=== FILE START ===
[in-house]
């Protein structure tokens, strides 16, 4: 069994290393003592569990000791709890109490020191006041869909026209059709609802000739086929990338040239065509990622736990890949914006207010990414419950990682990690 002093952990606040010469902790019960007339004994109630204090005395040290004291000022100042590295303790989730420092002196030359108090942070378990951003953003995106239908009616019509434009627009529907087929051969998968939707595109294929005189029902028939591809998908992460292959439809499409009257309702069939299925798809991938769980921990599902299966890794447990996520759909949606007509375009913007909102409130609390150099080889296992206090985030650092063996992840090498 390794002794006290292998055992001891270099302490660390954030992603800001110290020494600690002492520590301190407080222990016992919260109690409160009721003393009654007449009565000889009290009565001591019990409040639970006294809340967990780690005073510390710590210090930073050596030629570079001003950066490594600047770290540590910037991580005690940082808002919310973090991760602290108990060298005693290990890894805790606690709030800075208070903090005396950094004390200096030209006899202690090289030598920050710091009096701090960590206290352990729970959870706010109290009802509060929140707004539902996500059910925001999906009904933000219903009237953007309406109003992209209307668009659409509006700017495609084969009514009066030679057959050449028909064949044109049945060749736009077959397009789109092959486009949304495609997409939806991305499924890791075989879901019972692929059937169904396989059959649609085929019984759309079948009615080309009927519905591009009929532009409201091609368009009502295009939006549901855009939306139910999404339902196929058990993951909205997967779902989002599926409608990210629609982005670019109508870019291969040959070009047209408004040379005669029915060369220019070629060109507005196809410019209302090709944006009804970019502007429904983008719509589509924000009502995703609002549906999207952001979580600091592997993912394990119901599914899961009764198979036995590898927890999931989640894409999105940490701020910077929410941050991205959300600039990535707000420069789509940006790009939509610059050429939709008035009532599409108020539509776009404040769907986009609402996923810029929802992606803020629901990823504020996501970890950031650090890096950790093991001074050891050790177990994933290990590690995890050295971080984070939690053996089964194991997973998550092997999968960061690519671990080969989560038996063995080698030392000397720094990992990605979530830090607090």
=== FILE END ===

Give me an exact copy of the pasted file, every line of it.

[in-house]
């Protein structure tokens, strides 16, 4: 069994290393003592569990000791709890109490020191006041869909026209059709609802000739086929990338040239065509990622736990890949914006207010990414419950990682990690 002093952990606040010469902790019960007339004994109630204090005395040290004291000022100042590295303790989730420092002196030359108090942070378990951003953003995106239908009616019509434009627009529907087929051969998968939707595109294929005189029902028939591809998908992460292959439809499409009257309702069939299925798809991938769980921990599902299966890794447990996520759909949606007509375009913007909102409130609390150099080889296992206090985030650092063996992840090498 390794002794006290292998055992001891270099302490660390954030992603800001110290020494600690002492520590301190407080222990016992919260109690409160009721003393009654007449009565000889009290009565001591019990409040639970006294809340967990780690005073510390710590210090930073050596030629570079001003950066490594600047770290540590910037991580005690940082808002919310973090991760602290108990060298005693290990890894805790606690709030800075208070903090005396950094004390200096030209006899202690090289030598920050710091009096701090960590206290352990729970959870706010109290009802509060929140707004539902996500059910925001999906009904933000219903009237953007309406109003992209209307668009659409509006700017495609084969009514009066030679057959050449028909064949044109049945060749736009077959397009789109092959486009949304495609997409939806991305499924890791075989879901019972692929059937169904396989059959649609085929019984759309079948009615080309009927519905591009009929532009409201091609368009009502295009939006549901855009939306139910999404339902196929058990993951909205997967779902989002599926409608990210629609982005670019109508870019291969040959070009047209408004040379005669029915060369220019070629060109507005196809410019209302090709944006009804970019502007429904983008719509589509924000009502995703609002549906999207952001979580600091592997993912394990119901599914899961009764198979036995590898927890999931989640894409999105940490701020910077929410941050991205959300600039990535707000420069789509940006790009939509610059050429939709008035009532599409108020539509776009404040769907986009609402996923810029929802992606803020629901990823504020996501970890950031650090890096950790093991001074050891050790177990994933290990590690995890050295971080984070939690053996089964194991997973998550092997999968960061690519671990080969989560038996063995080698030392000397720094990992990605979530830090607090």